Maria Sharapova at the launch of her brand, Sugarpova, in Melbourne on January 11, 2013. (Getty Images)
New York, Aug. 20: Ask not what’s in a name. Ask what’s in a surname and Maria Sharapova will tell you, ‘Well, it could be sweeter, for one.’
So she intends to change it — to Sugarpova, after her line of candies. But only for the two-week duration of the US Open starting August 26.
Already the richest female athlete in the world, Sharapova’s move is being described as the most audacious of her career — not her tennis career, of course.
The 26-year-old Russian, a former world No. 1, has asked about a “quickie” name-change through the Supreme Court of Florida, where she has a base, and would revert to Sharapova after the tournament.
Even the striking emblem of Sugarpova candy, a pair of red lips, could feature somewhere on her attire during the final Grand Slam of the year.
It is an extraordinary ruse by Sharapova and IMG, her management company, and there are no legal barriers to stop her. Sources close to the star say that she is willing to see whether the change can be made in time.
Sugarpova, the company, is owned by the athlete, who founded it with an estimated $500,000 of her own money. The sweets come in 15 varieties that have labels like “flirty”, “sassy” and “smitten”. It has been called “the Spice Girls of the candy world” and it is estimated that 1.8 million bags of the confection, which cost $5 a packet, were sold worldwide last year, with special emphasis on Russia, the US and Europe.
Should she be able to go through the necessary paperwork, she may still need the permission of the Grand Slam committee. If it agrees, she could be introduced, addressed and have scores called out in favour of Miss Sugarpova for as long as the No. 3 seed remains in the event.
That could well depend on someone called Serena Williams who’s won 16 Grand Slam titles to Sharapova’s four but still doesn’t make as much money off court as the tall and blonde Russian beauty.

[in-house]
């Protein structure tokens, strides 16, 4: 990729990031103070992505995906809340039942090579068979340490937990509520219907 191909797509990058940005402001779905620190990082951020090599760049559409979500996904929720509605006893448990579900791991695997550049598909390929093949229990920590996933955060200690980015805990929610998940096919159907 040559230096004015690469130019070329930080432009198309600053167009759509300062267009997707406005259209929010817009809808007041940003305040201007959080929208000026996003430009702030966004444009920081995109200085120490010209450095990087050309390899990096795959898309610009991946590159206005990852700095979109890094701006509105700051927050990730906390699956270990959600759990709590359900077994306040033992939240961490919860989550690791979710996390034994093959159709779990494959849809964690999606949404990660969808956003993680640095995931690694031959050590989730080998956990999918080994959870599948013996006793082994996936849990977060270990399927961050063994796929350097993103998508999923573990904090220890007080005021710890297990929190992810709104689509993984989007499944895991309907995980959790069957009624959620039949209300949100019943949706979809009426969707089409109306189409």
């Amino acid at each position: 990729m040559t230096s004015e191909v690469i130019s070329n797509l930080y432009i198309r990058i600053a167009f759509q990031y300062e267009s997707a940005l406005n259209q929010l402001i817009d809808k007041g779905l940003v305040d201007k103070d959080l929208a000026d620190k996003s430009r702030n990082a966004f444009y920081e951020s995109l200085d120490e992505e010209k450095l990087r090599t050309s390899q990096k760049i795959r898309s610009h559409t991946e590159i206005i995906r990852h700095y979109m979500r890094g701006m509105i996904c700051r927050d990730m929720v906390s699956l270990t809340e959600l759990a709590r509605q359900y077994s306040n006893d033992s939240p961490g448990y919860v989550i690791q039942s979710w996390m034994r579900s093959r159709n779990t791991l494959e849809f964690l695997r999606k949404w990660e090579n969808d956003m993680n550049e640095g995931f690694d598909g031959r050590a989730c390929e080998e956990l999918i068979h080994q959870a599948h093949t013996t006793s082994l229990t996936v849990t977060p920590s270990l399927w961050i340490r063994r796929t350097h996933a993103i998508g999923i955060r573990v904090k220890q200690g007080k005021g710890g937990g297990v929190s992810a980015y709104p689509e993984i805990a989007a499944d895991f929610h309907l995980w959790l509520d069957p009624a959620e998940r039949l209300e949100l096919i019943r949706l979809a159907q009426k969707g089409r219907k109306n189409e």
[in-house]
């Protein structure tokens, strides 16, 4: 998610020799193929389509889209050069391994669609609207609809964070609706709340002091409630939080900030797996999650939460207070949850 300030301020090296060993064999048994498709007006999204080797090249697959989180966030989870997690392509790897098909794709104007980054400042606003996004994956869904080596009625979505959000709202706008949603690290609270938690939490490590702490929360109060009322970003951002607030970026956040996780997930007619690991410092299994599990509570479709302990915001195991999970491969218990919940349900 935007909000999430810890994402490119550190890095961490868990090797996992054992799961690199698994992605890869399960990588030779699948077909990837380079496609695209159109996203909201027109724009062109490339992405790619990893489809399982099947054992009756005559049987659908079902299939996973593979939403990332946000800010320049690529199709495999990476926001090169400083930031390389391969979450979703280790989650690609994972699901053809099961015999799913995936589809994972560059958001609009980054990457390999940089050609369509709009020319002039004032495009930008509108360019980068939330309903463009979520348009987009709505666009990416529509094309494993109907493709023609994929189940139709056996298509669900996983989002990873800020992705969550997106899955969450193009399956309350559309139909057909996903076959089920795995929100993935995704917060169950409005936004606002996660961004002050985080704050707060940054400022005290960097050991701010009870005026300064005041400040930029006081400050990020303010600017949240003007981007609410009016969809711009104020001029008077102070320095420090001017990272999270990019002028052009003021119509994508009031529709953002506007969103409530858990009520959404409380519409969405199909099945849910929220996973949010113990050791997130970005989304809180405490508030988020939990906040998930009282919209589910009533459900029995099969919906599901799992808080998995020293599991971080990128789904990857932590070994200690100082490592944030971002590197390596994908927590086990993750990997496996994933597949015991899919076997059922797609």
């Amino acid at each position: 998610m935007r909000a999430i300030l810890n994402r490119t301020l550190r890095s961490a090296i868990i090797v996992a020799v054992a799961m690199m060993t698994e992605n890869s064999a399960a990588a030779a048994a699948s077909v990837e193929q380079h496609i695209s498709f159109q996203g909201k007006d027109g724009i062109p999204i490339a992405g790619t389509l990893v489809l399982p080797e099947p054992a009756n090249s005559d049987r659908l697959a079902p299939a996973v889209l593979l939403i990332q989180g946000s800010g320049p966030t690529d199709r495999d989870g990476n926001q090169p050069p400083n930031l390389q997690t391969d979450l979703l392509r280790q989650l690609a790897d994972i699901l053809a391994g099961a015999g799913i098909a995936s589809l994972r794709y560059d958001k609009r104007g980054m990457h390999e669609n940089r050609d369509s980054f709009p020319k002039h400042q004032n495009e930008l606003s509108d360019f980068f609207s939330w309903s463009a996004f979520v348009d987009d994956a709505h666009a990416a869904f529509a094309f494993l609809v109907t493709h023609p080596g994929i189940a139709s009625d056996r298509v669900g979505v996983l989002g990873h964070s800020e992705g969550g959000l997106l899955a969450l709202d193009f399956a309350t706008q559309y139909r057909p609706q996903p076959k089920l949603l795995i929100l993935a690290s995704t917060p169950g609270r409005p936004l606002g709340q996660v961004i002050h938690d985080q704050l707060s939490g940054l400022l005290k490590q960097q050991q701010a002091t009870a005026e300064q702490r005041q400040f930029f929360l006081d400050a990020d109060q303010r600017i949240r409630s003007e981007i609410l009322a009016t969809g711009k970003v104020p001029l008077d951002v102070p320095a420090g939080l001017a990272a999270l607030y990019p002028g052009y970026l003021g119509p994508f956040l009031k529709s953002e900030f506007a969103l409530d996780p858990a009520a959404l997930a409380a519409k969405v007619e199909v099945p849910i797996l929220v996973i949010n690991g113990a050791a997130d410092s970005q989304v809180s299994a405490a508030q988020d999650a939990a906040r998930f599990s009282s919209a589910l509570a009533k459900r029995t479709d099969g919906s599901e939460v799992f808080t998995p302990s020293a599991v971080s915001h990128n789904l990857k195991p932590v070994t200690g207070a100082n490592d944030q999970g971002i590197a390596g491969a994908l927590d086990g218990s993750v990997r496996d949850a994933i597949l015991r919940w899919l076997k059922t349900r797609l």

Sharapova, who won her breakthrough Grand Slam at Wimbledon as a 17-year-old in 2004, has for the ninth year in succession been named as the world’s highest-paid female athlete. On top of her $6 million in earnings, her first victory at the French Open last year brought bonuses in her endorsement deals that topped out at $23 million.
That put her almost $8 million ahead of the world No. 1 Serena.
There is a celebration tonight on Fifth Avenue, New York, of the first anniversary of the Sugarpova brand. She will unveil an accessory collection. There was no comment from IMG, but it is likely that an announcement confirming Sharapova’s move could be made at the event.
Sharapova’s candy collection is her first independent venture. “Everyone loves a treat and everyone loves candy. When I was young and I would finish a practice, what would I ask for? I would ask for little lollipops,” she had said once.
But the real impetus probably came from somewhere else. A chronic shoulder injury that acted up in 2007, needing surgery the following year, forced Sharapova to confront the reality that her tennis career would one day be over.
Around the time, she had also read about the financial difficulties some professional athletes had found themselves in.
She called Max Eisenbud, who has managed her career since she signed with IMG at the age of 11, and asked him to contact all her sponsors. These contracts limited each company’s access to her to 10-12 days a year.
“I don’t care what’s in the contracts,” she told him. “Tell them I’ll do whatever they want.”
This time with the name change, however, she’s not thinking of her sponsors’ products but of her own. And she’s ready to do whatever it takes. Even change her name.
Despite that if the scoreline at the US Open reads 6-2, 6-3 in favour of Ms Williams, so be it. If the matches don’t go Ms Sugarpova’s way, the money will. A loud grunt to that.
Written with The Times, London, and New York Times reports